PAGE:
Shane Hohenstein  29:29  

Yeah, so one thing I don’t think Target has, I don’t think target.com or targets marketplace, target plus has any intention of being an Amazon killer, where I think Walmart is very much you know, they’re an $80 billion e-commerce site. They’re very much going after trying to be Amazon at least more. So target is all about just using multi channel retail to win so the combination between stores.com providing a curated assortment building brand, trust and credibility. That’s where they’re going after is that customer experience. Um, in terms of results, I think the things exciting is, we’ve seen brands on Walmart that do half a percentage of Amazon sales. Because it’s premium, it doesn’t work. We’ve seen brands on Walmart average do between one and 10%. What is awesome about target is there’s usually a much higher floor. So between five and 10%, of Amazon sales we’re seeing, but the thing that I think is most exciting is we’re seeing the cost per acquisition be so much lower. So using, we use citrus ad for our target product ads, brands can use Criteo, as well. But when we’re sponsoring exact match keywords on citrus, we’re looking at a fraction of the expense of your cost per click on Amazon. And so the success story isn’t necessarily the brand is going to come out and see, you know, 15%, or Amazon sales and this massive growth for their, their brand. But if they see between five and 10%, it’s highly incremental and more profitable, because those dynamics have cheaper acquisition costs. That’s I think, what makes it really worth the effort.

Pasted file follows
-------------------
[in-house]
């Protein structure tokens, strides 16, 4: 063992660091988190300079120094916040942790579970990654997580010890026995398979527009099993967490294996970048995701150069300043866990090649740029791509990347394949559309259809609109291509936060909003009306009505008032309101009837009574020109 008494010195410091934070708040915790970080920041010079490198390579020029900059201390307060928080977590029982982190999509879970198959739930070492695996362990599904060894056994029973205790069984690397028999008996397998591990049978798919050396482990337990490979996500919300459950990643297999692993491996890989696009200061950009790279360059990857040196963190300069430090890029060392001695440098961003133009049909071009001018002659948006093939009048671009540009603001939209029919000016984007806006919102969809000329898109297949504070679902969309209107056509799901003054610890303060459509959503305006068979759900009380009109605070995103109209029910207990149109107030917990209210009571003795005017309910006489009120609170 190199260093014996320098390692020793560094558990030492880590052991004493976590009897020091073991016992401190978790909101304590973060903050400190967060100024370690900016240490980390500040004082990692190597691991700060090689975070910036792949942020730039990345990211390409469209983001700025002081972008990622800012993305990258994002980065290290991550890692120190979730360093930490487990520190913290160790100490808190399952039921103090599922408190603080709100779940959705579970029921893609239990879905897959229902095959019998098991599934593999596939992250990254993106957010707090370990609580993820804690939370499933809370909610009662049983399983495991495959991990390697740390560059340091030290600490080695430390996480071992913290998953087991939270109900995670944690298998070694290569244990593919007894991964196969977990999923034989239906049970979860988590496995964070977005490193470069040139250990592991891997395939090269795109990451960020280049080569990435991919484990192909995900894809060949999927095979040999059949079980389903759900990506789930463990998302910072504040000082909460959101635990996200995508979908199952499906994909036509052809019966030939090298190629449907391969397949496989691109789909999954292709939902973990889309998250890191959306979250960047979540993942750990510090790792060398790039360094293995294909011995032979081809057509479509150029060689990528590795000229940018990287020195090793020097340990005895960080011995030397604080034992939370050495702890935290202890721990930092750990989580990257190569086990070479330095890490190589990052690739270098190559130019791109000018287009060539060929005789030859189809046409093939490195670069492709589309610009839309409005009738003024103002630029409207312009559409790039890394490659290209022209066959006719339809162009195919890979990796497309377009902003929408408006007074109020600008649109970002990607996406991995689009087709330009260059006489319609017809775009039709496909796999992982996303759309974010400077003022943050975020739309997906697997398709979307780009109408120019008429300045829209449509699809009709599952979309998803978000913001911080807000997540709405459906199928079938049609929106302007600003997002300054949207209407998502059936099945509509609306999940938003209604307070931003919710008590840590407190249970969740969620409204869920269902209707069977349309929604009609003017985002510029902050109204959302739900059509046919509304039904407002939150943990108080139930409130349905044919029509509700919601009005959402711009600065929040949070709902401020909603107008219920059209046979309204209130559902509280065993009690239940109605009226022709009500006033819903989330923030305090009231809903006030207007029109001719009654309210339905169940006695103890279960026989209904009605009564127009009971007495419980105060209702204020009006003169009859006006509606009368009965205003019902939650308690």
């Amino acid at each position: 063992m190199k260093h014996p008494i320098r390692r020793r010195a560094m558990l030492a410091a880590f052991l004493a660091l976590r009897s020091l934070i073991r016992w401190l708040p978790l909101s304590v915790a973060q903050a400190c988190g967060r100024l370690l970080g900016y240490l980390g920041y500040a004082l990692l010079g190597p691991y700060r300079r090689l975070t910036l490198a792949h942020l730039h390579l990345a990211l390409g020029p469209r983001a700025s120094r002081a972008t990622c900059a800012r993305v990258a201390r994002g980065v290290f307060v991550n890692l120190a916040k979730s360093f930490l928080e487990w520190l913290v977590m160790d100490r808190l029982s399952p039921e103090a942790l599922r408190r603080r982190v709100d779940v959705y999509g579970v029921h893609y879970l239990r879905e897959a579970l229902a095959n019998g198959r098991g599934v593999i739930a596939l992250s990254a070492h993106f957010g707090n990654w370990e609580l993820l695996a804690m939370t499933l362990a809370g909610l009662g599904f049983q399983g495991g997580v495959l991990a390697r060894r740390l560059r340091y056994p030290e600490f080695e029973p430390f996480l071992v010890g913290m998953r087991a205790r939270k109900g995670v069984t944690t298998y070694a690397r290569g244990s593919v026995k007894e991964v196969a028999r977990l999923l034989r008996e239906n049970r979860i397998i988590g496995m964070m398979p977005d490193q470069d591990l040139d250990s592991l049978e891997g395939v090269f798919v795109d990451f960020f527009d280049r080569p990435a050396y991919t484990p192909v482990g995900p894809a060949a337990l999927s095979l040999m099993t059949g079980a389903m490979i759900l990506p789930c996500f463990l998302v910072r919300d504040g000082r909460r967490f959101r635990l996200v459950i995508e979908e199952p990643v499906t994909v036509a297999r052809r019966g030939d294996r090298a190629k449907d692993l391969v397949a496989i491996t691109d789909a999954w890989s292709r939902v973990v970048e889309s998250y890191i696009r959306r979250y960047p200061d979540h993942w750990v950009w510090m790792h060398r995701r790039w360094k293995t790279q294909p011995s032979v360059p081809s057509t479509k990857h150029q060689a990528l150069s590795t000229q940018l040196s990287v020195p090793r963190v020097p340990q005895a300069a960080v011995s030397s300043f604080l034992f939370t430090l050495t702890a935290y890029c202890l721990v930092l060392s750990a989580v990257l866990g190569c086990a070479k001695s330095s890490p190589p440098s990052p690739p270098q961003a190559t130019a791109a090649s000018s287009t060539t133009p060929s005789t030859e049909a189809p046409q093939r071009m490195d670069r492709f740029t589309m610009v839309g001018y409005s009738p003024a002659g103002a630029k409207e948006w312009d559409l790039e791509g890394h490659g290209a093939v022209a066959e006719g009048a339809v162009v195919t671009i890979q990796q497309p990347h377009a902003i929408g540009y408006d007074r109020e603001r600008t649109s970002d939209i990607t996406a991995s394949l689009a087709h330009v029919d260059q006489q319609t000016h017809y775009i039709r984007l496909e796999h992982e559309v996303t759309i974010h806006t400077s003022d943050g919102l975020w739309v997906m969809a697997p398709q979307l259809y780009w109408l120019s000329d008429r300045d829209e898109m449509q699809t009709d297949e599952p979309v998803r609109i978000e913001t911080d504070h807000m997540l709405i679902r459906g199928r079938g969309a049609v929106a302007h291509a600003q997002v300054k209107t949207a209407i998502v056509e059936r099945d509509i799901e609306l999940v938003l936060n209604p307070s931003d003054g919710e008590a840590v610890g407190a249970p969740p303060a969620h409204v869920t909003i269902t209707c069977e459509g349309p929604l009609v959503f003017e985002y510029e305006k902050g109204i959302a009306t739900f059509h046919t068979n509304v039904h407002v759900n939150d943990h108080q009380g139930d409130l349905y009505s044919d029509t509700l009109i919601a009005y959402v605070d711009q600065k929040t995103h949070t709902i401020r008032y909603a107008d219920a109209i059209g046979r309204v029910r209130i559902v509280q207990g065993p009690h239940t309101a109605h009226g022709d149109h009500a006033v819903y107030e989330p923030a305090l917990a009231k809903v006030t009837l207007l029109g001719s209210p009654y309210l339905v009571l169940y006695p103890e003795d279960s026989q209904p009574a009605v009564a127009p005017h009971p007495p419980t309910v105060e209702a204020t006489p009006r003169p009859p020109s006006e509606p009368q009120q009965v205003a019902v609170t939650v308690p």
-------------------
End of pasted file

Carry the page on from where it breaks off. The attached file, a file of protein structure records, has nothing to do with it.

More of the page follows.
Mark Daoust  31:07  

Yeah, it makes complete sense. I mean, just encourage anyone to research the principle of economic rent and how it whittles away profits of any company. And Amazon is a complete live example right now with their advertising network of the principle of economic rent, target seems like it’ll be protected against that because of that, which is going to be fascinating to look at as they evolve.

Shane Hohenstein  31:29  

And I’ll be the first to admit that I look at this way too, simplistically, because my team does this all day, every day. But for me, if you are a successful brand or seller on Amazon, the knowledge and skill set and an incremental time to go be successful on Walmart and Target if you if you have the luxury of selling on target.com. Those aren’t massive incremental skill sets. There are nuances PDPs with different advertising, but there’s a lot of shared knowledge that can be deployed and from me talking about as a result worth it. They think it’s one of the fastest and most profitable ways to get 10% increase in your business is to launch a profitable and exciting marketplace.

Mark Daoust  32:12  

That’s fantastic. Do you remember jet? Yeah,

Shane Hohenstein  32:15  

I’ve been to the headquarters New Jersey that say jet on it, but it’s really just Walmart’s new building. Yeah.

Mark Daoust  32:20  

There you go. Jet was gonna be the Amazon killer. Do you remember that? I remember the big launch and everything about it right? And then and

Shane Hohenstein  32:27